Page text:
A Week in Ink: Issue No. 15

1968970-3489279623_sm_1400789955_sm_14007899551
The Spectrum

DC Universe Online Legends No. 1

Comics and games often go together like peanut butter and marshmallow fluff, but other times, not so much. Thankfully, this DC Universe Online-inspired issue is more of the former than the latter.

Writers Marvin "Marv" Wolfman and Tony Bedard begin this digitally inspired comic with the epitome of human greed, Lex Luthor, selling out the planet for the death of his nemesis, the Man of Steel. Brainiac, an extraterrestrial cybernetic supercomputer, is all too happy to oblige to Lex's nefarious plot. The duo teams up, and the fate of the world rests in the palm of Earth's mightiest champion. This comic scores a lot of points in a few areas, the first being its exceptional artwork. The mash-up of artists assigned to the DCU Online comics does a great job illustrating a multitude of heroes and villains across DC's vast spectrum of characters, a feat not easily achieved. Secondly, the plot feels dynamic. The story rapidly shifts, putting Luthor somewhere in between Earth's worst humanitarian and one of the world's last heroes.

While the MMO (Massive Multiplayer Online)-based game has received mixed reviews from sites like IGN, 1up and Gamespot, the comic book interpretation has potential. Universes collide in the DC Universe, as Luthor and his group of ragtag heroes must now save the planet they often intend to destroy.

Thor: For Asgard No. 6

The Norse god's quest from zero to hero concludes in an entrancing Disney fashion as Thor triumphantly climbs out of the depths of the underworld, bringing balance to the force. While this has all the signs of a Disney movie in the making, artists Simone Bianchi and Andrea Silvestri make sure some mature artwork stands in the way of any animated film ideas.

The story thus far has taken a few strange twists, as the lord of thunder has proven to be the worst leader in Asgard's long and illustrious history. In Thor's brief, horrific reign, a riot has torn Asgard apart, while the halls of Valhalla have been emptied and its inhabitants forced into the Norse underworld of Niflheim. On top of everything else, he's lost the ability to wield his hammer of unimaginable power, leaving him useless in the tide of the growing battle.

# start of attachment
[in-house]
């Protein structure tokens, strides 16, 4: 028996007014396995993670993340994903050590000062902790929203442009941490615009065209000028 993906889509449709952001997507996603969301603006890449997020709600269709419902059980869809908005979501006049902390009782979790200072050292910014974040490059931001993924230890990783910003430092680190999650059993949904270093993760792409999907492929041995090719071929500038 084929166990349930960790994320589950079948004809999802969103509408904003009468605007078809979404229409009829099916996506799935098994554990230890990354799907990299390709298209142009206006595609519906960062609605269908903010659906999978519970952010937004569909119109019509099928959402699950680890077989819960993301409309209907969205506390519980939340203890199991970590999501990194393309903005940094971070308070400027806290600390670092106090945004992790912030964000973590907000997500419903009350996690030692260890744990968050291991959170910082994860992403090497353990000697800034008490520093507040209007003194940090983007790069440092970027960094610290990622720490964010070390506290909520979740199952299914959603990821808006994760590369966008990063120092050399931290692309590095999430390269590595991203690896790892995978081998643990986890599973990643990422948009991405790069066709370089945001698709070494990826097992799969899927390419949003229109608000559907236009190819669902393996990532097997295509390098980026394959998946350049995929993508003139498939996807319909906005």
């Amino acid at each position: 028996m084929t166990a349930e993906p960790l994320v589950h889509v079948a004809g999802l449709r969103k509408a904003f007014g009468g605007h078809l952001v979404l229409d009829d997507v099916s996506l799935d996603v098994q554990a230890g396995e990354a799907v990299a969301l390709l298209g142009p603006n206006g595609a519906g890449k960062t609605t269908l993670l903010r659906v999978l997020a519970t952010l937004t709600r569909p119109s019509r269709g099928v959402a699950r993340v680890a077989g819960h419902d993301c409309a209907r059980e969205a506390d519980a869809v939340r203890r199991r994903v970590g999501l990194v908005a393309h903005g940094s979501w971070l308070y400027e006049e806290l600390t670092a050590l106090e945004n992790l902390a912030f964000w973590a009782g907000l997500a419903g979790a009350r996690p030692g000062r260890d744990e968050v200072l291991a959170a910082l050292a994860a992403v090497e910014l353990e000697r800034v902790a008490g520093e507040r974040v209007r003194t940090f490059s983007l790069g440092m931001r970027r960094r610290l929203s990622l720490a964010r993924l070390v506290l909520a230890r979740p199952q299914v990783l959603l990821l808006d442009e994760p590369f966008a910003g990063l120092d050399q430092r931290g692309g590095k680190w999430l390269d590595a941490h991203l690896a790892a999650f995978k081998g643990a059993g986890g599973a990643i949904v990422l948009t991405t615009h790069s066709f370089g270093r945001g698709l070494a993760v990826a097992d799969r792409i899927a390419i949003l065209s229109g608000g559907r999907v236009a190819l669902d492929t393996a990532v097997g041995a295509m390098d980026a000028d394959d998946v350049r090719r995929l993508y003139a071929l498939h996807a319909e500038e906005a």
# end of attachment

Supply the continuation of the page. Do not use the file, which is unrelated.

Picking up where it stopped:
The world, engulfed in flames, has entered Ragnarok – for those unfamiliar with classical Norse mythos, the end of days – leaving Thor with little choice but to travel to the underworld himself and bring back the champions long dead to restore his city to its former glory. In a montage worthy of a '70s boxing movie, the leader of Asgard literally climbs the tree of life with his cohort of heroes in order to restore balance to his kingdom.

The Thor: For Asgard series conclusion wraps nearly every unresolved plot point up in a muscle-bound, supercharged package, putting the reader in a mindset worthy of a god.

Hellboy: The Sleeping and The Dead No. 2

Hellboy creator Mike Mignola can write a story so bone-chilling that it would give Mary Shelley the creeps, and with his latest addition to the Hellboy series, he does just that. Including a multitude of monsters from the horror genre, Hellboy fights the undead in all their grotesque forms as he uncovers an age-old grudge of a young child and her vampiric killer.

Conversely, artist Scott Hampton draws Big Red doing what he does best: smashing spirits through the nearest wall and inflicting as much structural integrity damage as he can. What makes Hampton so talented is that as an artist, he can change his style on the fly, moving from far-away, landscape panels to in-your-face horror shots in an instant.

As a rule of thumb, anything written by Mignola is worth a look; anything written and drawn by the man is worth the buy. "Hellboy: The Sleeping and The Dead No. 2" is a great addition to the Hellboy narrative, but sadly, its impact in the comic book world is more misunderstood than the latest Guillermo del Toro movie.

For now, Big Red is near the top of the ugly totem pole of "best comic-adapted movies," but perhaps one day Mignola's work will get another chance at the silver screen.

E-mail: arts@ubspectrum.com